Chapter 31: Sexual health or rights? USAID-funded HIV/AIDS interventions for key populations in Ghana
In the anticipated post-2015 development agenda many Western governments, their development agencies and a range of non-governmental organizations (NGOs) seek to advance an integrated sexual and reproductive health and rights (SRHR) framework. The SRHR framework serves as a bold new paradigm for the work of human rights-informed global health. However, the same development actors behind the SRHR framework have scarcely acknowledged the theoretical and practical tensions that their development efforts have posed for sexual rights. This chapter analyzes these tensions by asking, ‘How has the provision of sexual health impacted sexual rights?’ In answering this question, focus is placed on the logic and strategies of United States Agency for International Development (USAID)-funded HIV/AIDS interventions over ten years (2004–2014) in Ghana for ‘key populations’ (those populations most at risk to HIV). This chapter argues that Western-funded sexual health organizations, and a changing socio-political context in Ghana, facilitated a paradox between sexual health and sexual rights in Ghana. In this predicament, the strategic choices of coordinators and implementers of HIV/AIDS interventions with the aim of maximizing uptake of sexual health services among sexual minorities had the effect of: (1) co-opting sexual rights efforts; (2) silencing their public activism; and (3) incentivizing gender conformity and ‘African’ conceptions of sexuality among its clients and leadership. The chapter concludes by summarizing the findings and applying them to the SRHR framework to offer suggestions for its implementation in international development and how misconceptions of sexuality led to these problems.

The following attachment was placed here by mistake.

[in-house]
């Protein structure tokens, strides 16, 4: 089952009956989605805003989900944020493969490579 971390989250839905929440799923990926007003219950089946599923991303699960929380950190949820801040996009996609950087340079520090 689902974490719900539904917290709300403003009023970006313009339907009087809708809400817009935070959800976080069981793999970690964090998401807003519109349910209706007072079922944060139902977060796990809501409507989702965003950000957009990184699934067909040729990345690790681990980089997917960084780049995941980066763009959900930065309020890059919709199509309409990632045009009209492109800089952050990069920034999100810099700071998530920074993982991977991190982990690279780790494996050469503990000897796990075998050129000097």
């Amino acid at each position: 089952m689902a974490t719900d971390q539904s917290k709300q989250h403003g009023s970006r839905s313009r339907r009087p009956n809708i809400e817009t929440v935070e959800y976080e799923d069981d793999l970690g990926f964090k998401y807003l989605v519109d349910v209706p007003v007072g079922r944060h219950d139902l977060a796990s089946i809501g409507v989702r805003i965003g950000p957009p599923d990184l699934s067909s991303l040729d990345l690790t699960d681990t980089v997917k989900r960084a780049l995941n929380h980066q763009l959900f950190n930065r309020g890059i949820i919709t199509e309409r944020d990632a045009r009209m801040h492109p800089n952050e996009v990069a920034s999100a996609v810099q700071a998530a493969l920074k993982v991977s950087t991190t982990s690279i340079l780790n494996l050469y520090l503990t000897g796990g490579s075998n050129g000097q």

You are not authenticated to view the full text of this chapter or article.
Elgaronline requires a subscription or purchase to access the full text of books or journals. Please login through your library system or with your personal username and password on the homepage.
Non-subscribers can freely search the site, view abstracts/ extracts and download selected front matter and introductory chapters for personal use.
Your library may not have purchased all subject areas. If you are authenticated and think you should have access to this title, please contact your librarian.